slybornYes I do! I recently delivered The Dragon Squire to my wonderful editor, Phoebe Yeh. It’s currently scheduled to come out Summer 2018, and it’s the story of a young squire named Tuggle who works for a knight who is supposed to fight a dragon named Brinstax. But Tuggle tries to hedge his bets with a witch’s potion and the result is that he and Brinstax accidentally switch bodies! It’s a lot of fun and maybe a little bit lighter and sillier than the Thrones & Bones series. I wrote it to be something that new readers could jump in on without having to know anything about the world of Thrones & Bones, but I did hide easter eggs for T&B fans in the book. Meanwhile, I’m working on something else now, a young adult novel featuring an older version of one of the characters in Thrones & Bones having a solo adventure. I won’t say which one but maybe you can guess!



Lou Anders drew on his adventures traveling to Greece in his twenties to write Skyborn, combining these experiences with his love of pulp adventure fiction and games (both tabletop and role playing). However, he has yet to ride a hippalektryon. Anders hopes that his third book in the Thrones and Bones series will continue to appeal to boy and girl readers equally. Anders is the recipient of a Hugo Award for editing and a Chesley Award for art direction, and was named a Thurber House Writer-in-Residence. He has published over 500 articles and stories on science fiction and fantasy television and literature. A prolific speaker, Anders regularly attends writing conventions around the country. He and his family reside in Birmingham, Alabama. You can visit Anders online at louanders.com, on Facebook, Pinterest, Instagram, and Tumblr, and on Twitter at @Louanders.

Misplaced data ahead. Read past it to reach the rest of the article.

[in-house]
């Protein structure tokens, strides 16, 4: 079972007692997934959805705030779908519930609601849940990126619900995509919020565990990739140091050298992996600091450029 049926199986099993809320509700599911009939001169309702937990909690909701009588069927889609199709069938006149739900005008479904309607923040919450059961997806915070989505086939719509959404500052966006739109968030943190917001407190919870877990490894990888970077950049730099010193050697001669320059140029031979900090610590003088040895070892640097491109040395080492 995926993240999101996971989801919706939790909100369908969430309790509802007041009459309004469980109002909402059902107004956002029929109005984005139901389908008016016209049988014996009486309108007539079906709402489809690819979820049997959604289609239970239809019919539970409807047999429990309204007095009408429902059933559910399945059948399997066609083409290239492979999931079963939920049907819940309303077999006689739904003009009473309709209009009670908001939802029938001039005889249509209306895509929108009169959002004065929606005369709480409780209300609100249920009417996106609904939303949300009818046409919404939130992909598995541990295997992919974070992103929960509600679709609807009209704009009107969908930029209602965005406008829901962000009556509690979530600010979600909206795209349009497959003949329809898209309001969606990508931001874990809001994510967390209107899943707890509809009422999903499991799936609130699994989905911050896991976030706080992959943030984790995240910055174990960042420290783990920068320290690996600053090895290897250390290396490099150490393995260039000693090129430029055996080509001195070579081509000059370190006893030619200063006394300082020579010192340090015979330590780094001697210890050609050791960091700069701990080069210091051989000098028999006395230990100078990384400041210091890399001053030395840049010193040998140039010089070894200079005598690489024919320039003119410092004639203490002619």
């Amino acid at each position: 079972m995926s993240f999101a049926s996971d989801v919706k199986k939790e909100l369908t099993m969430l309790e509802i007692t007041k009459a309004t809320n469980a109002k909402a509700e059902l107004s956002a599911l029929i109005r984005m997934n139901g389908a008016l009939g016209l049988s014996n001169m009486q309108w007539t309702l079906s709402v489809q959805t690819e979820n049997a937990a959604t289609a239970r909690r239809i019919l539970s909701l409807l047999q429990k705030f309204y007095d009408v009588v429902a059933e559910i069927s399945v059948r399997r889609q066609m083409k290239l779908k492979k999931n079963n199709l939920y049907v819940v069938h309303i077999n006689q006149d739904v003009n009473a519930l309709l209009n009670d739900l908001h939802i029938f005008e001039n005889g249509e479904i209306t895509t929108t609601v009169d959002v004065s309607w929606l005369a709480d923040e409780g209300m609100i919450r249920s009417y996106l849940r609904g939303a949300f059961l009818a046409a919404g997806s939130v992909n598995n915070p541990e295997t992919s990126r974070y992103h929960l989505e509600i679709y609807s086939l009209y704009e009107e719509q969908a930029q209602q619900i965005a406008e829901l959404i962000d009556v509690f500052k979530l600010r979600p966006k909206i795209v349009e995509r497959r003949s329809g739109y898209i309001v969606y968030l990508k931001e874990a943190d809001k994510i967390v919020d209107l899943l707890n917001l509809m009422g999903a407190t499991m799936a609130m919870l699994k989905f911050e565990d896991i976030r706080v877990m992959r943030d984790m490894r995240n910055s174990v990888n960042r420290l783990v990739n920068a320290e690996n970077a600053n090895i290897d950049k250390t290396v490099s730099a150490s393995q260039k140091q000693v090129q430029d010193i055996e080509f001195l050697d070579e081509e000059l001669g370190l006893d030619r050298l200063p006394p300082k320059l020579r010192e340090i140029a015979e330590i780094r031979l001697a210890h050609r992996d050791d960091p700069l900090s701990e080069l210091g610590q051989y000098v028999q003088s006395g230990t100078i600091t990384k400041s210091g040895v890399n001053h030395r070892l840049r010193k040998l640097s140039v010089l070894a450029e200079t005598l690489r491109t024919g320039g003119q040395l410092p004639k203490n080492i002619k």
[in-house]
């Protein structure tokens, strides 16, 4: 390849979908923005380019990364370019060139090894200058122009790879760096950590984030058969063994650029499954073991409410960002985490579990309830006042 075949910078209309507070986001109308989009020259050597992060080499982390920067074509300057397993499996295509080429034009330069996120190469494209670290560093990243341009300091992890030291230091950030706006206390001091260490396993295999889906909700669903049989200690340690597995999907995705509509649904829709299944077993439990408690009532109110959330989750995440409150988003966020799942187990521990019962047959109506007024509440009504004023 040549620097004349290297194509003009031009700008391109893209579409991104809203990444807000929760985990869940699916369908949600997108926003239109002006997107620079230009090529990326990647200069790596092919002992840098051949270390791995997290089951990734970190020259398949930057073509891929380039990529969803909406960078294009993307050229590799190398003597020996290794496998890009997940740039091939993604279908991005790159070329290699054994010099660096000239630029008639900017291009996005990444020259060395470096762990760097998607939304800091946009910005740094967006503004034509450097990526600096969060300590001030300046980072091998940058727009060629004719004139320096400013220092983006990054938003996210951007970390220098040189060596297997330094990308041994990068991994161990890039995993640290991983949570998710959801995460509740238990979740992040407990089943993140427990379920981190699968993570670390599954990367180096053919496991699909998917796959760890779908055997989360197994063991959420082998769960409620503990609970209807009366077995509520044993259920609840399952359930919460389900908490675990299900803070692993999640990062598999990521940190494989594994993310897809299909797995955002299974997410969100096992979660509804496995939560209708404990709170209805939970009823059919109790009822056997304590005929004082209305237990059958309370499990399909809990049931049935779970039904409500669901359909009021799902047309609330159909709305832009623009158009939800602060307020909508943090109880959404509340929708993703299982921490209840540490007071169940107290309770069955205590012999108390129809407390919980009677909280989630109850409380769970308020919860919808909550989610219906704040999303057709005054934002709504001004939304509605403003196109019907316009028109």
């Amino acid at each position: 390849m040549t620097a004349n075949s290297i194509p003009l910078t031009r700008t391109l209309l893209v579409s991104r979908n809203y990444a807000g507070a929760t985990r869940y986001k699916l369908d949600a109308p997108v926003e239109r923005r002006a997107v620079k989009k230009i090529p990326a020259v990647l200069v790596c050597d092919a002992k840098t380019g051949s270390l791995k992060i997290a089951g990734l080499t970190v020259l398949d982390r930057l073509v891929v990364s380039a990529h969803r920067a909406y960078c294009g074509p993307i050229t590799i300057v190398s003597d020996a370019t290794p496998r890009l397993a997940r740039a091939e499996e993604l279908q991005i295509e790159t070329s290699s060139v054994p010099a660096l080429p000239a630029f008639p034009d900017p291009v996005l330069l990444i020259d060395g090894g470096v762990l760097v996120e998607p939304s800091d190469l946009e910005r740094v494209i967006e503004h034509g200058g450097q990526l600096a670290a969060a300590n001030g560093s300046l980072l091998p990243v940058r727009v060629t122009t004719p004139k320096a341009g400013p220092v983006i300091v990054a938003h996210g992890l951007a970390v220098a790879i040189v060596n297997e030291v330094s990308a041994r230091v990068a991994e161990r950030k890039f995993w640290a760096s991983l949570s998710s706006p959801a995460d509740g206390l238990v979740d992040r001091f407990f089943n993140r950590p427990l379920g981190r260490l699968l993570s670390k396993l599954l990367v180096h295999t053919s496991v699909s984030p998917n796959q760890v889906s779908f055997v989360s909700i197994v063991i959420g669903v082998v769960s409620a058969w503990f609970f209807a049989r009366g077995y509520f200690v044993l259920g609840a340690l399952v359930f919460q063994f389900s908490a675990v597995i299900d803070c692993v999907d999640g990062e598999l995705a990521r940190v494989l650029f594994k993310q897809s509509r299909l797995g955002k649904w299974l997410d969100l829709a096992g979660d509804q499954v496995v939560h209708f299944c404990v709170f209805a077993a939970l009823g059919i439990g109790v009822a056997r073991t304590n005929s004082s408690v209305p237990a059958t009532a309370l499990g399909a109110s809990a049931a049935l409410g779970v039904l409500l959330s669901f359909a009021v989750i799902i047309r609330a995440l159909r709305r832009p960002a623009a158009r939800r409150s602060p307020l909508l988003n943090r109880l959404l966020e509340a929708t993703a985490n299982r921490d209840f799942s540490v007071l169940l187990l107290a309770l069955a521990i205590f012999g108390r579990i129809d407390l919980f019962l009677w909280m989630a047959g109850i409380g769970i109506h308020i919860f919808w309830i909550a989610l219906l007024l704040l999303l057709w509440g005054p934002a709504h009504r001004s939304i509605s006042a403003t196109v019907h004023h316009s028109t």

Website: http://www.louanders.com


Facebook: https://www.facebook.com/ThronesandBones

Tumblr: http://louanders.tumblr.com

Pinterest: http://www.pinterest.com/louhanders/

Instagram: http://instagram.com/thrones_and_bones

Goodreads: https://www.goodreads.com/author/show/61741.Lou_Anders


Review! Hotel Bruce by Ryan T. Higgins ** Checking in to #HotelBruce!

2 Nov

hotelbruceHotel Bruce

By Ryan T. Higgins

48 pages – ages 5+

Published by Disney-Hyperion on October 18, 2016

Synopsis from Publisher- When Bruce gets home from a southern migration trip with his goslings, he is tired. He is grumpy. And he is definitely not in the mood to share his home with the trio of mice who have turned his den into a hotel.

There’s a possum pillow fight wreaking havoc in one room, a fox luring guests into a stew in the kitchen, and a snuggly crew of critters hogging the bed. Bruce growls and grumbles and tries to throw them all out, but the entrepreneurial mice just can’t take a hint. Bruce is in a little over his head, especially once the goslings join the staff. Will this grumpy bear ever get his quiet, peaceful den back to himself?